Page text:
Snowflake organizes the data into multiple micro partitions that are internally optimized and compressed. It uses a columnar format to store. Data is stored in the cloud storage and works as a shared-disk model thereby providing simplicity in data management. This makes sure users do not have to worry about data distribution across multiple nodes in the shared-nothing model.

Compute nodes connect with storage layer to fetch the data for query processing. As the storage layer is independent, we only pay for the average monthly storage used. Since Snowflake is provisioned on the Cloud, storage is elastic and is charged as per the usage per TB every month.

2. Compute Layer

Snowflake uses “Virtual Warehouse” (explained below) for running queries. Snowflake separates the query processing layer from the disk storage. Queries execute in this layer using the data from the storage layer.

Virtual Warehouses are MPP compute clusters consisting of multiple nodes with CPU and Memory provisioned on the cloud by Snowflake. Multiple Virtual Warehouses can be created in Snowflake for various requirements depending upon workloads. Each virtual warehouse can work with one storage layer. Generally, a virtual Warehouse has its own independent compute cluster and doesn’t interact with other virtual warehouses.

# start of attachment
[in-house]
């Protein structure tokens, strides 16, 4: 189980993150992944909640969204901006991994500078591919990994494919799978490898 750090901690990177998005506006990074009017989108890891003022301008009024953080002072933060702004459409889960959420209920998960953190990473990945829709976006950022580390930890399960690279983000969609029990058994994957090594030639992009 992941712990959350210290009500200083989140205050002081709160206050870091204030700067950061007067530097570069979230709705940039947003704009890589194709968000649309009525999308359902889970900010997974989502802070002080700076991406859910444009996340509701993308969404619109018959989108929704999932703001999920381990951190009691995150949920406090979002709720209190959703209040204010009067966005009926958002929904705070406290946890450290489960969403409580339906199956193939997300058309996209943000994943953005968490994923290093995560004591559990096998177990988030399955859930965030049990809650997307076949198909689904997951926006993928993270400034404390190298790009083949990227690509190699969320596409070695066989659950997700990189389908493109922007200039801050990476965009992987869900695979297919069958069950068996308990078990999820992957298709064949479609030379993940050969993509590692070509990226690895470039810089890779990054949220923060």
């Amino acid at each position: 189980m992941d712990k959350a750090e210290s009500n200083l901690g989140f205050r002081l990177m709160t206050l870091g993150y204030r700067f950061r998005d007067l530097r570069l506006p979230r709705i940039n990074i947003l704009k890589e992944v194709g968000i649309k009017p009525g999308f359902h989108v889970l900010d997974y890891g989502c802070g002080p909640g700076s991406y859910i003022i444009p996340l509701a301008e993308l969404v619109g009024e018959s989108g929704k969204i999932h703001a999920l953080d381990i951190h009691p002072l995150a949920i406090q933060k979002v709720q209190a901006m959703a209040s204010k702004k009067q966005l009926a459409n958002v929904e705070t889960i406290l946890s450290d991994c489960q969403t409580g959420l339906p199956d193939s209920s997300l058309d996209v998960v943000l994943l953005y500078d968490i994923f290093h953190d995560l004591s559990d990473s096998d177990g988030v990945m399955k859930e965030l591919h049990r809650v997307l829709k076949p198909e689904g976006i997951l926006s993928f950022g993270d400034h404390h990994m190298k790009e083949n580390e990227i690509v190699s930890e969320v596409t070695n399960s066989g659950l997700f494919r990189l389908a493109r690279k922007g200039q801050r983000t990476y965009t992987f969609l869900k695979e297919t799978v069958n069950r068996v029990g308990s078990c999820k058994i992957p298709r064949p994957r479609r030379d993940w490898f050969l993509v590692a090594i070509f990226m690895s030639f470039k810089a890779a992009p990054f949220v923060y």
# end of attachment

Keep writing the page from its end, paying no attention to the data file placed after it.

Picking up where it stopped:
Advantages of Virtual Warehouse

Some of the advantages of virtual warehouse are listed below:

  1. Virtual Warehouses can be started or stopped at any time and also can be scaled at any time without impacting queries that are running.
  2. They also can be set to auto-suspend or auto-resume so that warehouses are suspended after a specific period of inactive time and then when a query is submitted are resumed.
  3. They can also be set to auto-scale with minimum and maximum cluster size, so for e.g. we can set minimum 1 and maximum 3 so that depending on the load Snowflake can provision between 1 to 3 multi-cluster warehouses.

3. Cloud Services Layer

All the activities such as authentication, security, metadata management of the loaded data and query optimizer that coordinate across Snowflake happens in this layer.

Examples of services handled in this layer:

  1. When a login request is placed it has to go through this layer,
  2. Query submitted to Snowflake will be sent to the optimizer in this layer and then forwarded to Compute Layer for query processing.